March 9, 2018: Annals of Emergency Medicine
Elliot Long, Trevor Duke, Ed Oakley, Adam O'Brien, Bennett Sheridan, Franz E Babl
OBJECTIVE: The intent of fluid bolus therapy (FBT) is to increase cardiac output and tissue perfusion, yet only 50% of septic children are fluid responsive. We evaluated respiratory variation of inferior vena cava (IVC) diameter as a predictor of fluid responsiveness. METHODS: A prospective observational study in the ED of The Royal Children's Hospital, Melbourne, Australia. Patients were spontaneously ventilating children treated with FBT for sepsis-induced acute circulatory failure...
March 8, 2018: Emergency Medicine Australasia: EMA
Benjamin A Willenbring, Callie K Schnitker, Samuel J Stellpflug
BACKGROUND: Esophageal food impaction is a common illness presenting to emergency departments (ED), and is frequently resistant to pharmacologic therapy. Several medications have been promoted for this indication, but so far have not proven effective. Endoscopic removal is frequently required to resolve the impaction, resulting in risks from anesthesia and the physical procedure, and in prolonged hospital stay for recovery. Oral nitroglycerin solution was recently used in two such cases and may represent a new therapeutic option...
March 5, 2018: Journal of Emergency Medicine
Benjamin W Friedman, Alexander Latev, Caron Campbell, Deborah White
BACKGROUND: Parenteral opioids are used in more than 50% of emergency department (ED) visits for migraine. Use of opioids for migraine has been associated with subsequent ED visits, perhaps because of opioid-induced euphoria. In this study, we quantify the extent to which nontherapeutic effects of opioids influence migraine outcomes. We hypothesized that "feeling good" and medication likeability would in fact be associated with receipt of opioids (rather than relief of migraine pain) and that receipt of opioids (rather than relief of migraine pain) would be associated with return visits to the ED...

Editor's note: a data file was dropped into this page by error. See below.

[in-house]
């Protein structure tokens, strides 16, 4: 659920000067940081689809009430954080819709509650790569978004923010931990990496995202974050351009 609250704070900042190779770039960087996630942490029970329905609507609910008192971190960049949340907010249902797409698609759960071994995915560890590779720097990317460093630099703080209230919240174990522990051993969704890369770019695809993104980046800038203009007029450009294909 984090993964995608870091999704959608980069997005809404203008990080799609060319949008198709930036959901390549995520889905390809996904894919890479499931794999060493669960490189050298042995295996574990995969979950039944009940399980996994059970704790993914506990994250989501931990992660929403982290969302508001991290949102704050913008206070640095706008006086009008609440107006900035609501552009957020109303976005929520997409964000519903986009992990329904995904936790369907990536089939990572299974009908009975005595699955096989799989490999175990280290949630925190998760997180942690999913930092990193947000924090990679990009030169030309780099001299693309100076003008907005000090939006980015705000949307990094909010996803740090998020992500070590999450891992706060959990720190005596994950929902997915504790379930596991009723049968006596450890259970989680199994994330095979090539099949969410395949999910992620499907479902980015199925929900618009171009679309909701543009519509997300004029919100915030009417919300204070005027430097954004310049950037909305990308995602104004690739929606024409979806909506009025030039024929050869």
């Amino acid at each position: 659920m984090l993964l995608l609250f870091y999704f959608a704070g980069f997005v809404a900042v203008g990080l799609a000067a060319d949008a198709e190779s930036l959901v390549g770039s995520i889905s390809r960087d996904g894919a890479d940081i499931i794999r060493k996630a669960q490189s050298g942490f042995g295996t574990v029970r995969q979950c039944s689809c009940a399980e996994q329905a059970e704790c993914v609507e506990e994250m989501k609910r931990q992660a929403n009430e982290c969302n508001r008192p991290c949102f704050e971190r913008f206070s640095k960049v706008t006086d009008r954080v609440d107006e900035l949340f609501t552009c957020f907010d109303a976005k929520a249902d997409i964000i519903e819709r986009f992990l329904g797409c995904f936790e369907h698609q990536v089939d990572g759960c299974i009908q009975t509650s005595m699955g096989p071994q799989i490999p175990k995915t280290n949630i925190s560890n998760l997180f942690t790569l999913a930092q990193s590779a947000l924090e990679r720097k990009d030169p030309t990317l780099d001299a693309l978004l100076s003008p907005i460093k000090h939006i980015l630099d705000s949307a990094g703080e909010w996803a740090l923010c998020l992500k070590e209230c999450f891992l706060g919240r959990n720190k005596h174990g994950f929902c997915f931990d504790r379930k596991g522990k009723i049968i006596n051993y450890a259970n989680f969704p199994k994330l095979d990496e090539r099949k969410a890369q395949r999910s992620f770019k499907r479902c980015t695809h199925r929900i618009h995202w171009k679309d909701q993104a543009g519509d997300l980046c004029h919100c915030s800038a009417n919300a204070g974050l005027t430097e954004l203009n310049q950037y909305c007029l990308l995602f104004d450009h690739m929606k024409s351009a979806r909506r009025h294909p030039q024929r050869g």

March 8, 2018: Headache
R Andrew Taylor, Christopher L Moore, Kei-Hoi Cheung, Cynthia Brandt
BACKGROUND: Urinary tract infection (UTI) is a common emergency department (ED) diagnosis with reported high diagnostic error rates. Because a urine culture, part of the gold standard for diagnosis of UTI, is usually not available for 24-48 hours after an ED visit, diagnosis and treatment decisions are based on symptoms, physical findings, and other laboratory results, potentially leading to overutilization, antibiotic resistance, and delayed treatment. Previous research has demonstrated inadequate diagnostic performance for both individual laboratory tests and prediction tools...
2018: PloS One
Maryann Mazer-Amirshahi, Sergey Motov, Lewis S Nelson